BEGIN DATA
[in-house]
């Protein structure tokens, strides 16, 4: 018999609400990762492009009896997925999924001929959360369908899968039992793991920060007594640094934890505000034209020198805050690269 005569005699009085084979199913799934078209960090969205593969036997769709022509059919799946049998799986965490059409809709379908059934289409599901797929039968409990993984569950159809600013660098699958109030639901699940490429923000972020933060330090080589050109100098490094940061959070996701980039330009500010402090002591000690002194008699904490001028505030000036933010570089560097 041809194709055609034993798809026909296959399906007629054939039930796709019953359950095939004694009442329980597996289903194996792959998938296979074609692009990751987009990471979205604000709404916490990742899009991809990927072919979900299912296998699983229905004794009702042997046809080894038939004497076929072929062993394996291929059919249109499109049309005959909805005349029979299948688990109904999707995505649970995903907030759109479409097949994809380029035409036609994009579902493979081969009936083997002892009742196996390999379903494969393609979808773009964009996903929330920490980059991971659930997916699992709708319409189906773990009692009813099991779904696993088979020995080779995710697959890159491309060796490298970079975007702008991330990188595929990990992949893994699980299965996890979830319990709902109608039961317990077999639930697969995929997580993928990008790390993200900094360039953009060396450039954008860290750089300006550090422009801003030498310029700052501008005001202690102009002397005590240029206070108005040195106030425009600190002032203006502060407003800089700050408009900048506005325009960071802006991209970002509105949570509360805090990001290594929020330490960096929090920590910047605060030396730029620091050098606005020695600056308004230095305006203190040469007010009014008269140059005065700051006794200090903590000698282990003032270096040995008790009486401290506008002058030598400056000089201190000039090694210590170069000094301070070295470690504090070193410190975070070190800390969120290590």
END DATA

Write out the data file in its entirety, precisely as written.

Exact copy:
[in-house]
């Protein structure tokens, strides 16, 4: 018999609400990762492009009896997925999924001929959360369908899968039992793991920060007594640094934890505000034209020198805050690269 005569005699009085084979199913799934078209960090969205593969036997769709022509059919799946049998799986965490059409809709379908059934289409599901797929039968409990993984569950159809600013660098699958109030639901699940490429923000972020933060330090080589050109100098490094940061959070996701980039330009500010402090002591000690002194008699904490001028505030000036933010570089560097 041809194709055609034993798809026909296959399906007629054939039930796709019953359950095939004694009442329980597996289903194996792959998938296979074609692009990751987009990471979205604000709404916490990742899009991809990927072919979900299912296998699983229905004794009702042997046809080894038939004497076929072929062993394996291929059919249109499109049309005959909805005349029979299948688990109904999707995505649970995903907030759109479409097949994809380029035409036609994009579902493979081969009936083997002892009742196996390999379903494969393609979808773009964009996903929330920490980059991971659930997916699992709708319409189906773990009692009813099991779904696993088979020995080779995710697959890159491309060796490298970079975007702008991330990188595929990990992949893994699980299965996890979830319990709902109608039961317990077999639930697969995929997580993928990008790390993200900094360039953009060396450039954008860290750089300006550090422009801003030498310029700052501008005001202690102009002397005590240029206070108005040195106030425009600190002032203006502060407003800089700050408009900048506005325009960071802006991209970002509105949570509360805090990001290594929020330490960096929090920590910047605060030396730029620091050098606005020695600056308004230095305006203190040469007010009014008269140059005065700051006794200090903590000698282990003032270096040995008790009486401290506008002058030598400056000089201190000039090694210590170069000094301070070295470690504090070193410190975070070190800390969120290590």